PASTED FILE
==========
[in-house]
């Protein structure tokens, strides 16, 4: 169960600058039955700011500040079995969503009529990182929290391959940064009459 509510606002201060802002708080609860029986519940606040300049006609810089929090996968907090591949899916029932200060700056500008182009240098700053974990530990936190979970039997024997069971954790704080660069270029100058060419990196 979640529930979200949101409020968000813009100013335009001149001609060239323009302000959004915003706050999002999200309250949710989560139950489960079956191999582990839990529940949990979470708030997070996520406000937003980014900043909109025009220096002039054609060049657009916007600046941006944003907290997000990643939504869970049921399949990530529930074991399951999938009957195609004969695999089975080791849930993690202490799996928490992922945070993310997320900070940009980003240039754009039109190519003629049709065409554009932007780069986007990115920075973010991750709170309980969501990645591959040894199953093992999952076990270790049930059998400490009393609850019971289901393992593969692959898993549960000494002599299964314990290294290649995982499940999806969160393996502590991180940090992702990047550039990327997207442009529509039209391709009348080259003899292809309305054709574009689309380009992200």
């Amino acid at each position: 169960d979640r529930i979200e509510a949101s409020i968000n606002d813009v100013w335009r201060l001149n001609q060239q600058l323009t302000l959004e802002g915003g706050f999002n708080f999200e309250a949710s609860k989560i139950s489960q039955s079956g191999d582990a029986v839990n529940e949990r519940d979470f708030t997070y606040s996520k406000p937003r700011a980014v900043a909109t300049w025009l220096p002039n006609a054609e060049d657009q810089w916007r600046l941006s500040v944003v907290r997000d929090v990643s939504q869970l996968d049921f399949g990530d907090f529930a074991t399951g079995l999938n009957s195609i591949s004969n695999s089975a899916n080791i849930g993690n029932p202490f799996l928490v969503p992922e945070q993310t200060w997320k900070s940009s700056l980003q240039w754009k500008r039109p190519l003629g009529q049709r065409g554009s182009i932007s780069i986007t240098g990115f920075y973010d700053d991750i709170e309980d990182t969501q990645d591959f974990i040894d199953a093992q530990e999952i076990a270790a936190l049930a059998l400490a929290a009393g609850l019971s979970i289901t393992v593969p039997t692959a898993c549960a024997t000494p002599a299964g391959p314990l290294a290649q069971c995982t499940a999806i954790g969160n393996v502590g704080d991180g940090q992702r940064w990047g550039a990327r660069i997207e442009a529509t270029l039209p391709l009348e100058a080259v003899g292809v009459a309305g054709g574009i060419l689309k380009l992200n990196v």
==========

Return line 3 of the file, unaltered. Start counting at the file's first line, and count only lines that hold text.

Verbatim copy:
């Amino acid at each position: 169960d979640r529930i979200e509510a949101s409020i968000n606002d813009v100013w335009r201060l001149n001609q060239q600058l323009t302000l959004e802002g915003g706050f999002n708080f999200e309250a949710s609860k989560i139950s489960q039955s079956g191999d582990a029986v839990n529940e949990r519940d979470f708030t997070y606040s996520k406000p937003r700011a980014v900043a909109t300049w025009l220096p002039n006609a054609e060049d657009q810089w916007r600046l941006s500040v944003v907290r997000d929090v990643s939504q869970l996968d049921f399949g990530d907090f529930a074991t399951g079995l999938n009957s195609i591949s004969n695999s089975a899916n080791i849930g993690n029932p202490f799996l928490v969503p992922e945070q993310t200060w997320k900070s940009s700056l980003q240039w754009k500008r039109p190519l003629g009529q049709r065409g554009s182009i932007s780069i986007t240098g990115f920075y973010d700053d991750i709170e309980d990182t969501q990645d591959f974990i040894d199953a093992q530990e999952i076990a270790a936190l049930a059998l400490a929290a009393g609850l019971s979970i289901t393992v593969p039997t692959a898993c549960a024997t000494p002599a299964g391959p314990l290294a290649q069971c995982t499940a999806i954790g969160n393996v502590g704080d991180g940090q992702r940064w990047g550039a990327r660069i997207e442009a529509t270029l039209p391709l009348e100058a080259v003899g292809v009459a309305g054709g574009i060419l689309k380009l992200n990196v």